“I remember his mother saying Ron became stronger than her when he was 10 years old,” he says. “I think that was a large part of the decision of why he had to go to a group home.”

Due to his inability to cope with five roommates, Ron transitioned from the group home to a house owned by his family in March 2003, just about the time Willman started his Options training. He spent two weeks in the classroom before his first assignment sent him to Ron’s new place.

“When I showed up here, I walked in the house, and the manager introduced me to Ron,” Willman says. “He was working on some paperwork, and he looked up from the table and said, ‘You can take off with Ron.'”


Almost eight years later, Willman knows Ron like a son. His distinctive qualities include hyper metabolism and energy levels that are off the chart. “These long hikes we do together, rarely does he ever show fatigue,” Willman says. “He’ll perspire a little. He drinks enough water to where dehydration is not an issue. But he does not show fatigue.”

On the autism spectrum, Ron is in the Autistic Disorder range. While many children with the disorder begin speaking and then lose the ability, Ron has never spoken a word in his life.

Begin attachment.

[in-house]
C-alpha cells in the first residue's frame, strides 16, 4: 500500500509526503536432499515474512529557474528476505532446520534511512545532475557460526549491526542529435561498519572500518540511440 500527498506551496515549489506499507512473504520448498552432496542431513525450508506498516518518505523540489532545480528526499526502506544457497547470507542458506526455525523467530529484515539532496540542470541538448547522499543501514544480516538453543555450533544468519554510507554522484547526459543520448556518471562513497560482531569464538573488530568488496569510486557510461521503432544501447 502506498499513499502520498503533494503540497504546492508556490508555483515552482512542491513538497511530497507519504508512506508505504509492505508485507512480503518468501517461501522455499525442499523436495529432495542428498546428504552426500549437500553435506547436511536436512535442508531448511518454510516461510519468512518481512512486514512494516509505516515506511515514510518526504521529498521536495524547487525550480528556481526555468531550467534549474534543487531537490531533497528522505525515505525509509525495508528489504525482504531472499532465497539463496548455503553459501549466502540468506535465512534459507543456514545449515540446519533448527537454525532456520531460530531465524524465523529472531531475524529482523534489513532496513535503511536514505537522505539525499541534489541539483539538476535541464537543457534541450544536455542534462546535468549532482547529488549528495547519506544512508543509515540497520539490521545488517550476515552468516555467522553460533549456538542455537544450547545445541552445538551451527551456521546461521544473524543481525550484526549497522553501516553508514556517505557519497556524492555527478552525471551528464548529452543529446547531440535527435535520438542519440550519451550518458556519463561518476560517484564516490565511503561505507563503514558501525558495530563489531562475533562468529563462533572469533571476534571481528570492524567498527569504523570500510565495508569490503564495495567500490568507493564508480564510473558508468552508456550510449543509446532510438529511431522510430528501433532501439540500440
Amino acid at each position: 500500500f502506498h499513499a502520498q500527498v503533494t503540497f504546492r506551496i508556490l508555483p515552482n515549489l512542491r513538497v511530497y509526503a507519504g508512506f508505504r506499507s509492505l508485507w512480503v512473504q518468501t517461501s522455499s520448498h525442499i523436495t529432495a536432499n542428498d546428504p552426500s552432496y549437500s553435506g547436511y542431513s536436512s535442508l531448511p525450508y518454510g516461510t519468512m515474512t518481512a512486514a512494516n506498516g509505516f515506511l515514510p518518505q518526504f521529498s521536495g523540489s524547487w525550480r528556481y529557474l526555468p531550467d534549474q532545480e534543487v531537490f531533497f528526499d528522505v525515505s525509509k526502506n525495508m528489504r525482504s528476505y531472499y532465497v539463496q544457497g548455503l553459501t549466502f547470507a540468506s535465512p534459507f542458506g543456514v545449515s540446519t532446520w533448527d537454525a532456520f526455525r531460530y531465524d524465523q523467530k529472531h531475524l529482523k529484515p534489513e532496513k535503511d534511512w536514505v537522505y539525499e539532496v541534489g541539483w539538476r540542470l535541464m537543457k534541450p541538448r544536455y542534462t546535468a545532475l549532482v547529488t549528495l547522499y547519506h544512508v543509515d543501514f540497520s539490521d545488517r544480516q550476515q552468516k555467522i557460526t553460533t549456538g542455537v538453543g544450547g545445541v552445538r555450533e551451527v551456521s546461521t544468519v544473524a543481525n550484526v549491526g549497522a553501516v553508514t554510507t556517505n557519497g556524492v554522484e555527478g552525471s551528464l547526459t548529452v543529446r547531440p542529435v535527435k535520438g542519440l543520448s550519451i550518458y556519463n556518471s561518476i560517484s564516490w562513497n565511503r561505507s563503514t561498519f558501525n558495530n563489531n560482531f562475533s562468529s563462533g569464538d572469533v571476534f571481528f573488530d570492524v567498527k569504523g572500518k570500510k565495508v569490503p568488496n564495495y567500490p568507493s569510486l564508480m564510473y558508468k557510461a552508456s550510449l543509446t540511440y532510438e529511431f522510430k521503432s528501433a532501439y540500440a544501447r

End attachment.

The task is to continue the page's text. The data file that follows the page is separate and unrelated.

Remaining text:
His “outgoing expressions” are limited to “affective communication,” Willman says. For example, tapping the pocket in which John keeps his keys means Ron wants to go somewhere. His “basic communication book” has pictures of household items or destination choices, like trailhead markers.

“That limitation in communication can be very frustrating for him,” Willman says, “particularly with new staff or substitutes who don’t know how to understand some of his affective, nonverbal communications.”

Ron’s “incoming communication skills,” his ability to understand, are good, Willman says. “I can say, ‘Ron, if you’re ready for your bath, go in the bathroom and turn the water on.’ Instant response. To me, that ‘s pretty clear evidence that he understands exactly what I’m saying.”